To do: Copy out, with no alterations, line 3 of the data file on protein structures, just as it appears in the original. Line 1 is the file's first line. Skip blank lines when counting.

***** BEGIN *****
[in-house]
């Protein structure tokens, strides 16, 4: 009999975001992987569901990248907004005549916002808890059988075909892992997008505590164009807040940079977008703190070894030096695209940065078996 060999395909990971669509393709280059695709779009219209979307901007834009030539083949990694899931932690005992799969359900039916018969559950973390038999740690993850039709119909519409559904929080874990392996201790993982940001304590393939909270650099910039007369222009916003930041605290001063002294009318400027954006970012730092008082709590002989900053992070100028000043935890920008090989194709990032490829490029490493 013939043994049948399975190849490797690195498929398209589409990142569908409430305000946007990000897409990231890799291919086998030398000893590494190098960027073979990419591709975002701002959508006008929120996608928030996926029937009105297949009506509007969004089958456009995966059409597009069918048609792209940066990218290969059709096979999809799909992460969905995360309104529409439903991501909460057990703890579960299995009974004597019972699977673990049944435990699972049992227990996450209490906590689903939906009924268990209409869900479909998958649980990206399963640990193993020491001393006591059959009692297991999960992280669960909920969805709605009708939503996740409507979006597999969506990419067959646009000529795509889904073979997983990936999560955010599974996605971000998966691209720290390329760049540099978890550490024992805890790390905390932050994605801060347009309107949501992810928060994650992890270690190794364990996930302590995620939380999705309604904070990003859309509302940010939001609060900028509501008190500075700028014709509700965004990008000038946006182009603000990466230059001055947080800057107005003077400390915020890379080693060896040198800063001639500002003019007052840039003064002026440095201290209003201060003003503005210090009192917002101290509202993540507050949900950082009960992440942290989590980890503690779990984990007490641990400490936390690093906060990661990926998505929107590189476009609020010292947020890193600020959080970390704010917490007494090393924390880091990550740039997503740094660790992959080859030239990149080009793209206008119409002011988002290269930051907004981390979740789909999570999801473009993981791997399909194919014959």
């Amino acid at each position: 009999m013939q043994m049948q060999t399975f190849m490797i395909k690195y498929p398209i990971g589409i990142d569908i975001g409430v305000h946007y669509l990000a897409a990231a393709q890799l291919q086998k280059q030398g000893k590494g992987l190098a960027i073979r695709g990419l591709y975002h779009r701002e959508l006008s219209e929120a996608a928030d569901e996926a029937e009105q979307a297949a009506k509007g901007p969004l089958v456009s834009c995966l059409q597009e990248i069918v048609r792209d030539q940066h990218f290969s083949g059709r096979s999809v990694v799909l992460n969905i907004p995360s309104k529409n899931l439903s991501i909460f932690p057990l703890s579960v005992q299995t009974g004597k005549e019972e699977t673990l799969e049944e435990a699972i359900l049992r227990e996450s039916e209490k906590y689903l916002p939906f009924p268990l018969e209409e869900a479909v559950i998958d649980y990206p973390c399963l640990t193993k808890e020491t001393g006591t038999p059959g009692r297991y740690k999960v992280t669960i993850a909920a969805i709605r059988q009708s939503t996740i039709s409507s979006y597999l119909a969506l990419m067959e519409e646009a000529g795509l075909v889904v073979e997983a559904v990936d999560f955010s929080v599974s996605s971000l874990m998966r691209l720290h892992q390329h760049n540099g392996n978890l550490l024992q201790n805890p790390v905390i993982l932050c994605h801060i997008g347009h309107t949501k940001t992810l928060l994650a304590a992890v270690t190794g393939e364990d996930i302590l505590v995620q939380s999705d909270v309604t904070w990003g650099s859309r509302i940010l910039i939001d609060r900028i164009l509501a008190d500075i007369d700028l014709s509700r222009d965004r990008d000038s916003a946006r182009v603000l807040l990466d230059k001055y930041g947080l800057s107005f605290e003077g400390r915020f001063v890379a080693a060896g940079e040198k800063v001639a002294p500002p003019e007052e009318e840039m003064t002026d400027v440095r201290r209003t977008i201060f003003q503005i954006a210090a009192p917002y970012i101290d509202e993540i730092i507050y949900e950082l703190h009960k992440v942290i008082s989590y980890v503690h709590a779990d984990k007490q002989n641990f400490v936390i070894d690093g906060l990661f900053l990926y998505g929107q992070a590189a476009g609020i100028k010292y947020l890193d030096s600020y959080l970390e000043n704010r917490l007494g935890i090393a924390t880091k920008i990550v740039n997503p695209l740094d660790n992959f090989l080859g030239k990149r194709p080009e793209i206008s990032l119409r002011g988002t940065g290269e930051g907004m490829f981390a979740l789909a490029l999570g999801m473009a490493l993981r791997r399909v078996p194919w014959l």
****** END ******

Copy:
């Amino acid at each position: 009999m013939q043994m049948q060999t399975f190849m490797i395909k690195y498929p398209i990971g589409i990142d569908i975001g409430v305000h946007y669509l990000a897409a990231a393709q890799l291919q086998k280059q030398g000893k590494g992987l190098a960027i073979r695709g990419l591709y975002h779009r701002e959508l006008s219209e929120a996608a928030d569901e996926a029937e009105q979307a297949a009506k509007g901007p969004l089958v456009s834009c995966l059409q597009e990248i069918v048609r792209d030539q940066h990218f290969s083949g059709r096979s999809v990694v799909l992460n969905i907004p995360s309104k529409n899931l439903s991501i909460f932690p057990l703890s579960v005992q299995t009974g004597k005549e019972e699977t673990l799969e049944e435990a699972i359900l049992r227990e996450s039916e209490k906590y689903l916002p939906f009924p268990l018969e209409e869900a479909v559950i998958d649980y990206p973390c399963l640990t193993k808890e020491t001393g006591t038999p059959g009692r297991y740690k999960v992280t669960i993850a909920a969805i709605r059988q009708s939503t996740i039709s409507s979006y597999l119909a969506l990419m067959e519409e646009a000529g795509l075909v889904v073979e997983a559904v990936d999560f955010s929080v599974s996605s971000l874990m998966r691209l720290h892992q390329h760049n540099g392996n978890l550490l024992q201790n805890p790390v905390i993982l932050c994605h801060i997008g347009h309107t949501k940001t992810l928060l994650a304590a992890v270690t190794g393939e364990d996930i302590l505590v995620q939380s999705d909270v309604t904070w990003g650099s859309r509302i940010l910039i939001d609060r900028i164009l509501a008190d500075i007369d700028l014709s509700r222009d965004r990008d000038s916003a946006r182009v603000l807040l990466d230059k001055y930041g947080l800057s107005f605290e003077g400390r915020f001063v890379a080693a060896g940079e040198k800063v001639a002294p500002p003019e007052e009318e840039m003064t002026d400027v440095r201290r209003t977008i201060f003003q503005i954006a210090a009192p917002y970012i101290d509202e993540i730092i507050y949900e950082l703190h009960k992440v942290i008082s989590y980890v503690h709590a779990d984990k007490q002989n641990f400490v936390i070894d690093g906060l990661f900053l990926y998505g929107q992070a590189a476009g609020i100028k010292y947020l890193d030096s600020y959080l970390e000043n704010r917490l007494g935890i090393a924390t880091k920008i990550v740039n997503p695209l740094d660790n992959f090989l080859g030239k990149r194709p080009e793209i206008s990032l119409r002011g988002t940065g290269e930051g907004m490829f981390a979740l789909a490029l999570g999801m473009a490493l993981r791997r399909v078996p194919w014959l």